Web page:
18: Back to My Roots

18: Back to My Roots

From Chicken Soup for the Soul: My Very Good, Very Bad Dog

Back to My Roots

Fun fact: Due to overpopulation, many governments charge more for a license if the dog hasn’t been spayed or neutered.

I had always had a passion for animals and I had co-founded an organization to help animals in need. Helping animals through rescue and adoption, and helping their new families through a multitude of programs such as affordable spay-and-neuter options, made me feel alive. I also loved to write in my free time.

Those were my two passions, but I had taken a new job, thinking the additional money would provide a lifetime of security and freedom. All of my effort and energy went into this new office job that I didn’t love, while my rescue organization stagnated and I found I had no time to write.

One bitterly cold winter day, I was heading back to my car between appointments when I saw her. The dog was shivering in the below-zero temperature, and my heart sank. I bent down to pet her and found icicles hanging from her matted fur. Her nails curled into her paw pads, making it difficult to walk. She allowed me to pet her and even spun in circles with excitement. I placed her under my coat to warm her up and I walked from house to house asking if anyone had seen her before.

No one knew anything about her. I left my information at each house just in case, and I took her home. When I took her to the vet, I learned that she had not been spayed or micro-chipped. She was covered in so many fleas that her apricot hair looked gray, and her stomach was full of parasites and worms. The poor thing was severely underweight and dehydrated. Instead of working into the wee hours of the night for my job, I went to buy dog food and spent the evening giving her a bath.

I assumed I would foster the dog myself and place her for adoption with my rescue organization just as soon as she was healthy enough to be spayed and fully vetted. I didn’t have time for a dog in my life. I was too busy with my job, and I was never home. But as each day passed, I couldn’t wait to get home and see the little dog that had wandered into my busy life. We named her Lady, and after a few veterinary visits and a nice haircut, it was determined that she was a Poodle mix. Lady got along well with my cats. She sat on my lap as I worked from home in the evenings, and she snuggled with me when I finally crawled into bed, exhausted.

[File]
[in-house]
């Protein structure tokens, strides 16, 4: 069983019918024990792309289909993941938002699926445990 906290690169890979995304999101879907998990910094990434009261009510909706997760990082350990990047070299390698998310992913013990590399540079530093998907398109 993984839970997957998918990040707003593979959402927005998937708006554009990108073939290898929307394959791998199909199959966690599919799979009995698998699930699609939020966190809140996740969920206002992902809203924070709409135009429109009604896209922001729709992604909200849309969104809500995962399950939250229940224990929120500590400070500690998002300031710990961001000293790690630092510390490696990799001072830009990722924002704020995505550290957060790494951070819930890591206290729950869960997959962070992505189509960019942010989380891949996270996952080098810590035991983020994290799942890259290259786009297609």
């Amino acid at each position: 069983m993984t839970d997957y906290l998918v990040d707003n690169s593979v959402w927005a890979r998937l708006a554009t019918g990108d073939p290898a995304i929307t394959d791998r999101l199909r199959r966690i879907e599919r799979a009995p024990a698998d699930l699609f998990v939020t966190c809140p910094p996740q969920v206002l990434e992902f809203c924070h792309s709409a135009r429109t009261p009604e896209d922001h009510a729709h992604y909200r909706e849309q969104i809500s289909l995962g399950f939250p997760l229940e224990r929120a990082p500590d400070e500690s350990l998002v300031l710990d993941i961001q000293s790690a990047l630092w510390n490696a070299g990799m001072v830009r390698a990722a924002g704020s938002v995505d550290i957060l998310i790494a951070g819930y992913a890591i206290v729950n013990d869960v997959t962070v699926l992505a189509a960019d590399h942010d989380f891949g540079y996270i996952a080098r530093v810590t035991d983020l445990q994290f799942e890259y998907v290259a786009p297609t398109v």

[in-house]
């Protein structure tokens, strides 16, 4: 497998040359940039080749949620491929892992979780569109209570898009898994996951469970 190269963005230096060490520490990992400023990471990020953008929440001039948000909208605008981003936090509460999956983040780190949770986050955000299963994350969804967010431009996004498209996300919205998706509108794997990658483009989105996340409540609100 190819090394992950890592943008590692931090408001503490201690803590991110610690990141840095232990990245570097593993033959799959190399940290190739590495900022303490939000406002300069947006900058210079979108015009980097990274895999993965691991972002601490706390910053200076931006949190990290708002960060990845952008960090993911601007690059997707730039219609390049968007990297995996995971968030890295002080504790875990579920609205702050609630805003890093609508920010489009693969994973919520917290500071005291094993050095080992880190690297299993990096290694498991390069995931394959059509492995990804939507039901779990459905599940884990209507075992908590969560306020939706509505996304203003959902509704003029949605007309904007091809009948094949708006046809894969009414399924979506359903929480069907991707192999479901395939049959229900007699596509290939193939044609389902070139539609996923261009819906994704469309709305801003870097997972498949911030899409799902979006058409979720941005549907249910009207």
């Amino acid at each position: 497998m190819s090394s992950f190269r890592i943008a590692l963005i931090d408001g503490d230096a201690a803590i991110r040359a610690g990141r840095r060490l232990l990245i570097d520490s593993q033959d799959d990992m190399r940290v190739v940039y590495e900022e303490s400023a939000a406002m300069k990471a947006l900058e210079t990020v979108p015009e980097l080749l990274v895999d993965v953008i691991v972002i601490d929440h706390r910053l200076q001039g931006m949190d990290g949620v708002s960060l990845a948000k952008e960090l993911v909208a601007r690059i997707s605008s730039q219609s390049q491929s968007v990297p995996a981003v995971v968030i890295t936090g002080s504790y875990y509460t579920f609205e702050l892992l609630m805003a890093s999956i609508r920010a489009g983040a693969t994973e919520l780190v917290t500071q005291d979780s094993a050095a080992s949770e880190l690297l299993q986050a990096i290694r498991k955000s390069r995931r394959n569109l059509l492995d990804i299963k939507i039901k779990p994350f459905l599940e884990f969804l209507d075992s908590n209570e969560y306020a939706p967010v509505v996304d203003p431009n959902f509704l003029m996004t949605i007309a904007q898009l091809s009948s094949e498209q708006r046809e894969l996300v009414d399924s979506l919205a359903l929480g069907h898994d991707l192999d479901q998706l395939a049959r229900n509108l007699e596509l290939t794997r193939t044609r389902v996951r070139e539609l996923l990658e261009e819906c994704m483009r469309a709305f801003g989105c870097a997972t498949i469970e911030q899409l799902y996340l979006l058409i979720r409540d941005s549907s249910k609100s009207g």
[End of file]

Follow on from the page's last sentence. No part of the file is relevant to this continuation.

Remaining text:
Lady fit right in, but I reminded myself I did not have time for a dog. I was pursuing financial security, and that meant sticking to my plan, even though I was so unhappy at work.

Each day, Lady grew healthier and stronger, and our bond grew. She loved to go on walks and really loved running with me, which surprised me for a small dog. Rescuing Lady reminded me of my true calling — helping animals — and my other passion for other things, too — running and writing. She reminded me to slow down and actually live life.

A few months after I adopted Lady, I was sexually assaulted at work. Lady helped me find the strength to leave the job and she was there to comfort me through my endless nightmares. It took five years before I was strong enough to seek help in the form of therapy. Once a person full of words, I hadn’t been able to find my own voice since the trauma occurred. But Lady didn’t force me to talk. She did the best thing anyone could have done for me during that difficult time — she stayed by my side and was there for me. When I suffered from debilitating panic attacks, she would sense an attack and jump into my lap, licking my face and forcing me to come back to the present moment instead of allowing the replay of past events to hold me hostage in my mind.

It may have looked as if I saved Lady, but Lady really saved me. I went back to my animal-welfare organization and got it back on track, adding more volunteers and life-saving programs. We officially became a 501(c)(3) organization. I also resumed writing.

Today, our non-profit organization has saved more than 11,000 lives, and I write for a living. Because one furry life found her way to me when I needed her most, I have found the courage and strength to live the life of my dreams.

~Stacey Ritz

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